"http://new.spectator.co.uk/coffeehouse/7648603/moodys-puts-uks-aaa-rating-on-negative-outlook.thtml">Moody’s doubts might not be making much difference to the actual economy, but they could
make a good deal of difference to the political battle being waged over it. George Osborne, of course, is citing this as further proof of the need for fiscal consolidation. Ed Balls, meanwhile, is
redoubling his call for a ‘change of course’ — and "http://new.spectator.co.uk/coffeehouse/7648943/labours-plan-would-have-cost-us-our-aaa-rating.thtml">somewhat misleadingly too.
But what does Mervyn King think? Thanks to his comments in a press conference this morning, we don’t have to guess. Here’s how Bloomberg "http://www.bloomberg.com/news/2012-02-15/king-says-moody-s-warning-a-reminder-on-need-to-cut-deficit-1-.html">reported them earlier:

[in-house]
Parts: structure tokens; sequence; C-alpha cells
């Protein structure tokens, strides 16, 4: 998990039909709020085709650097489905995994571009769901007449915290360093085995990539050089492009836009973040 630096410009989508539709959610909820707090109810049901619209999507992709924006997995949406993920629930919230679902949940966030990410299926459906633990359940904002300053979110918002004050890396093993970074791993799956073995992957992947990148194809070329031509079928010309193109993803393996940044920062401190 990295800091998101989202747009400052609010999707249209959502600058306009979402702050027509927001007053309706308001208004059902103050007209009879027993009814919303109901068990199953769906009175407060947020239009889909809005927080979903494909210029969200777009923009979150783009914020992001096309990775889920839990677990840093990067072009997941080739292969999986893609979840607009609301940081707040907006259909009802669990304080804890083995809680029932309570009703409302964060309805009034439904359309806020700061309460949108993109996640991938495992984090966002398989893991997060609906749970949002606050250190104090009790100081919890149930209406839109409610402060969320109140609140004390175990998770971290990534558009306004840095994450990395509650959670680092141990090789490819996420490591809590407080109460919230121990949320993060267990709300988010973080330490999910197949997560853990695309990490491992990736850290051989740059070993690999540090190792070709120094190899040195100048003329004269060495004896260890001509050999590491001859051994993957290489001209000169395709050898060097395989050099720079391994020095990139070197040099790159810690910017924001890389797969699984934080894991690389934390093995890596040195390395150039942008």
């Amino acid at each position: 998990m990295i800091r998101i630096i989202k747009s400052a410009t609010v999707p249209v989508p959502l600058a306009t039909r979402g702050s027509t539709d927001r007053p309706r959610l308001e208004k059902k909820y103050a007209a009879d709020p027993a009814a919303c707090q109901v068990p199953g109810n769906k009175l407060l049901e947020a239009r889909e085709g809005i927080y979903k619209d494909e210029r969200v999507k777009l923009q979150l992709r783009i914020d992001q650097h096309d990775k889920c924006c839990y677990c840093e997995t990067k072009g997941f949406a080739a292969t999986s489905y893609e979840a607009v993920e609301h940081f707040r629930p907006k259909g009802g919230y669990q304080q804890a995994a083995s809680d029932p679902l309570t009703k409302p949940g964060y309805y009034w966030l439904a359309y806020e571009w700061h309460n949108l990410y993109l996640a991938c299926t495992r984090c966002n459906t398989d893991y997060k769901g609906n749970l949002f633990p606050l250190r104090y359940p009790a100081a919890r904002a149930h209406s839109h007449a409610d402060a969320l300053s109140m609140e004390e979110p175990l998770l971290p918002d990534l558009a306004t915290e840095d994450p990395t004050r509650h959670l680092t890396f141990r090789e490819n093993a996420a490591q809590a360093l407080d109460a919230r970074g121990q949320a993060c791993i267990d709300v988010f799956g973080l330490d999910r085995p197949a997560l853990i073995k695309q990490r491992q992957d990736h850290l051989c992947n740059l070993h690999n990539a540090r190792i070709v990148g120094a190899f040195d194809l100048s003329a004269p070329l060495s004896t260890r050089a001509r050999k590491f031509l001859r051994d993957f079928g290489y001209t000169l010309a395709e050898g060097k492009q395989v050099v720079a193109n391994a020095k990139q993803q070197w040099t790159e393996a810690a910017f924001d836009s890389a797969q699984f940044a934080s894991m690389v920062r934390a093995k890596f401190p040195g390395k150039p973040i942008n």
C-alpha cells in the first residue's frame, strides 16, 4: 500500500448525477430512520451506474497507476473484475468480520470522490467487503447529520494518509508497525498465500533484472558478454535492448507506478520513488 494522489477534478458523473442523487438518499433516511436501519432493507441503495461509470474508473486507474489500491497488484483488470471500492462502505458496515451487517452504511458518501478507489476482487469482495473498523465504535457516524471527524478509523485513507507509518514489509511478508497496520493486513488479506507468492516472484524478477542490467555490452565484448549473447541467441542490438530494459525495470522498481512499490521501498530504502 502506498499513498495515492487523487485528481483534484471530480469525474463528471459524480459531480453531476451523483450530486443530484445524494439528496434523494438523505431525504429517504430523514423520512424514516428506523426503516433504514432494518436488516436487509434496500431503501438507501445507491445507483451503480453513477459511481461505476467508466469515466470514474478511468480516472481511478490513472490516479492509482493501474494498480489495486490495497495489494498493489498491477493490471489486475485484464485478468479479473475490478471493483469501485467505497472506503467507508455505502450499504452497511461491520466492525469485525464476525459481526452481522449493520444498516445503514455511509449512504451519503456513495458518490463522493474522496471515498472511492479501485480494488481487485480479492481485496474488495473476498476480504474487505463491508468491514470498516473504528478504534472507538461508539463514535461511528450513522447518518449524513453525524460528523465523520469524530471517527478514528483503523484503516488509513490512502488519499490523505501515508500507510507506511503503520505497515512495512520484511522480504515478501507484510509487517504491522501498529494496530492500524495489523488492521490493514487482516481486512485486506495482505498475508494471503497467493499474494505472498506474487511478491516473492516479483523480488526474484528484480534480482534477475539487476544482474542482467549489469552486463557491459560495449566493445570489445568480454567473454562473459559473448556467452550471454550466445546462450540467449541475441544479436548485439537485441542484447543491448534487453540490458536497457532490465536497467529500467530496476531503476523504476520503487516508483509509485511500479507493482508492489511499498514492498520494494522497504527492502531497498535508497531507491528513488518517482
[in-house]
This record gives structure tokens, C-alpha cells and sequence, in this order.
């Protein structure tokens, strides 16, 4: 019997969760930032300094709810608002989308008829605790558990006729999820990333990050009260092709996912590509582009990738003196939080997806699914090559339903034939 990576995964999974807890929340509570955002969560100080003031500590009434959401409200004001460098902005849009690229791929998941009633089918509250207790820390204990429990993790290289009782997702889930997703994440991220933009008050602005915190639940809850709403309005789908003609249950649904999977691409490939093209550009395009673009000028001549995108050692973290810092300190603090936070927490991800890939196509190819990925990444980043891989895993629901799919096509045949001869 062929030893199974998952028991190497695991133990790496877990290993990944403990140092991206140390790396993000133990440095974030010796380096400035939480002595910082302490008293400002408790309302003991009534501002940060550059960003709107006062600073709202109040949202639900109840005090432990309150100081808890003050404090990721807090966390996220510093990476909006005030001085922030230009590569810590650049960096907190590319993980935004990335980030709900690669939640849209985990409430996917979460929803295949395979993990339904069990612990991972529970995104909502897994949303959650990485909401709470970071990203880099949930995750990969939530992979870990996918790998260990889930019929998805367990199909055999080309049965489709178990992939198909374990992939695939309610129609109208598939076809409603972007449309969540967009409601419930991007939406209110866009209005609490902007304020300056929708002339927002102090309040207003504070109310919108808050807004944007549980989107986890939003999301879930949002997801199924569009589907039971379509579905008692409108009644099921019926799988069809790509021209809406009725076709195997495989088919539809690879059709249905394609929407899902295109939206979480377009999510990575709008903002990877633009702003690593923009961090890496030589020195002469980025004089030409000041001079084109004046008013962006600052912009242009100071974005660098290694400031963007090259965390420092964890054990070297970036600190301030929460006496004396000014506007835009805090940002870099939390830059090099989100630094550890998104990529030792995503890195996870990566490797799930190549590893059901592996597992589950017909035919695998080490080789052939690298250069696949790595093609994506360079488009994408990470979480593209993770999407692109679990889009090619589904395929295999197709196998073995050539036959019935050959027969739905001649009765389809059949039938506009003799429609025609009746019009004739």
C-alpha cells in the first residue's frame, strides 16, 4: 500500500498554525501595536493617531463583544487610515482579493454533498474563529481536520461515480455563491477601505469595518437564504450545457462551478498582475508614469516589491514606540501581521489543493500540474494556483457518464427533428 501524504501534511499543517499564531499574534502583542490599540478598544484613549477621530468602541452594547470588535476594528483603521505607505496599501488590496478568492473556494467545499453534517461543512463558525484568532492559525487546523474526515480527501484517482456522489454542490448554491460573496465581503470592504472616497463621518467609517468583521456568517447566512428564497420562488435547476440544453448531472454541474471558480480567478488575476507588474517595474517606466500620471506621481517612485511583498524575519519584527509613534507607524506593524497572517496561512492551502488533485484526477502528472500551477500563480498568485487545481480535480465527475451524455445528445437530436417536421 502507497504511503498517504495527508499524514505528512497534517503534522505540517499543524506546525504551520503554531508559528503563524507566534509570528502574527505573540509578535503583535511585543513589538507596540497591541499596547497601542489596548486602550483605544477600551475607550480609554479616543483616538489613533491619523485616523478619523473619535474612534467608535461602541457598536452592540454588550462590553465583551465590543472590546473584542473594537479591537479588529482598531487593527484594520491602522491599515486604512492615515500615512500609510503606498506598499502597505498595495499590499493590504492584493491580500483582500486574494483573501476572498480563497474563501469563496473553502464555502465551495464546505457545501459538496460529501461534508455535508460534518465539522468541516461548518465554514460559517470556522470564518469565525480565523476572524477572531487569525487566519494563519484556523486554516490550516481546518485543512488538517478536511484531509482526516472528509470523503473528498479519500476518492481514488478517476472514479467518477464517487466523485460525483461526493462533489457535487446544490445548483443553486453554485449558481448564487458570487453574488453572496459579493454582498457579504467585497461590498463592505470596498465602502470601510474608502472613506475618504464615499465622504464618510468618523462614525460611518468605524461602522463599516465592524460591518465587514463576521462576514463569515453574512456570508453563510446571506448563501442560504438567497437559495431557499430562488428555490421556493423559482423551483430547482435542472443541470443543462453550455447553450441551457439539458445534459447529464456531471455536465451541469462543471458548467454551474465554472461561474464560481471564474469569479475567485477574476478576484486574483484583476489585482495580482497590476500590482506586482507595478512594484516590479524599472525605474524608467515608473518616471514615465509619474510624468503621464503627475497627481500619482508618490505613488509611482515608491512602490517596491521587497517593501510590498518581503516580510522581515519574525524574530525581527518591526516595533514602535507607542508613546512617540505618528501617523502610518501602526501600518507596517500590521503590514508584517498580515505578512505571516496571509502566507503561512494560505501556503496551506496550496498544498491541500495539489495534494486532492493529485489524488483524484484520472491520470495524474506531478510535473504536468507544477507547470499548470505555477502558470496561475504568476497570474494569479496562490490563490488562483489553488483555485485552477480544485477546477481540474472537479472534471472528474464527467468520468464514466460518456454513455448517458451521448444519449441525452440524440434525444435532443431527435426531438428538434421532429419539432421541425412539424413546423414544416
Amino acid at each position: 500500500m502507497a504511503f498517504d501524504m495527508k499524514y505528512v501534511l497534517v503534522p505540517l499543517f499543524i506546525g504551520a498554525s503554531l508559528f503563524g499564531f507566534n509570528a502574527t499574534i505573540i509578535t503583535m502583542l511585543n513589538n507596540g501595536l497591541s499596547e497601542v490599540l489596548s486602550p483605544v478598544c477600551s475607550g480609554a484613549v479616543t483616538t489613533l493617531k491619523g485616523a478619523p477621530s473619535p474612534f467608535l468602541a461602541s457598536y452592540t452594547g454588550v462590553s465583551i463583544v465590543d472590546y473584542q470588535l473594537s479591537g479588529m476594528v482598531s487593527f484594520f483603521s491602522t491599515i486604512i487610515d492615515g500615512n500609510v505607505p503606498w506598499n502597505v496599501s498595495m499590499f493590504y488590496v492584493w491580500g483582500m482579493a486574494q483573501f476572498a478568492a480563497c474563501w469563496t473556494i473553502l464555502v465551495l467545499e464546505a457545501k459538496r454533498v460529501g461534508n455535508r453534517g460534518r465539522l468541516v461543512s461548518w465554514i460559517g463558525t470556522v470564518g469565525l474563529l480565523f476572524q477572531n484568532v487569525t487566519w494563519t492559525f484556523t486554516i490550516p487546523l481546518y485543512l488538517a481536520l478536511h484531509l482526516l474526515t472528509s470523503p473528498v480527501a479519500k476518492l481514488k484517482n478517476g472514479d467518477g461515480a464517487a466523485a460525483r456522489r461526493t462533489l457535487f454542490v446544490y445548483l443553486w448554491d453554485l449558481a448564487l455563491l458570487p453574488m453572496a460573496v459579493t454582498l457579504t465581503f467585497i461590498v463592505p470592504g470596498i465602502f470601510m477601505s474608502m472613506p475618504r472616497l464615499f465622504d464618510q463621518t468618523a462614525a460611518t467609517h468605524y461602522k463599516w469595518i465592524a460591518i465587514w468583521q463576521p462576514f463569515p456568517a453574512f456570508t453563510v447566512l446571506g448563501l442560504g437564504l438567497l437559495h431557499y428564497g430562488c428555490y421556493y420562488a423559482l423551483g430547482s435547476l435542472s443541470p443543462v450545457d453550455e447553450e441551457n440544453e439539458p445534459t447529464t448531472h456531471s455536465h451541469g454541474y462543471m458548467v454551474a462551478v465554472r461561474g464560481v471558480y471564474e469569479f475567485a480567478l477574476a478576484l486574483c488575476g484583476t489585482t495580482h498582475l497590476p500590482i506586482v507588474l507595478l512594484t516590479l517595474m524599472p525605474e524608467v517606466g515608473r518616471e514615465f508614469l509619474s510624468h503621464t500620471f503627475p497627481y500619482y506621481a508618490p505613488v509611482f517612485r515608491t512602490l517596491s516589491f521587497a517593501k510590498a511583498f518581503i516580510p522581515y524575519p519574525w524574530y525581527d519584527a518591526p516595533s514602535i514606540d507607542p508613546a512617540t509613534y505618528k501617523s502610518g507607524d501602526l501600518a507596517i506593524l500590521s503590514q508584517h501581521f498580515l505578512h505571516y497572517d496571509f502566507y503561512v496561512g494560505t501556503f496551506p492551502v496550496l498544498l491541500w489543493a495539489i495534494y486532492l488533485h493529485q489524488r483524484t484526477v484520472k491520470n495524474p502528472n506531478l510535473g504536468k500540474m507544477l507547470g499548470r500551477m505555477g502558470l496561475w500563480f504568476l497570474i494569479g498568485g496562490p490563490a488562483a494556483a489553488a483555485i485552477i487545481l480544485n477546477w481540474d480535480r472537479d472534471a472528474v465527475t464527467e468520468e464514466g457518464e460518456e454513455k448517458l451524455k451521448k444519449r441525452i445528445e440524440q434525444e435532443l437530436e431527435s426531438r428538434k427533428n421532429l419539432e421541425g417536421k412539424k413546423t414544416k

‘“It’s a reminder that we are facing a very challenging path to reduce the scale of our deficit so that, at some point, the ratio of national debt to gross domestic product
can start to fall back again, which has to be the objective,” King said at a press conference in London today. The government has a “long-term plan” for the budget and
“it’s very important that we keep to that.”’
Which reads like a strong endorsement of Osborne to me. After all, the Chancellor does plan to put debt on that downwards trajectory — whereas Labour, "http://new.spectator.co.uk/coffeehouse/7648943/labours-plan-would-have-cost-us-our-aaa-rating.thtml">so far as we know, don’t.
It’s only the view of one man, of course. But this one man happens to be the Governor of the Bank of England, so his views do have a political impact. And it’s that impact that will set Labour
questioning King’s impartiality once again.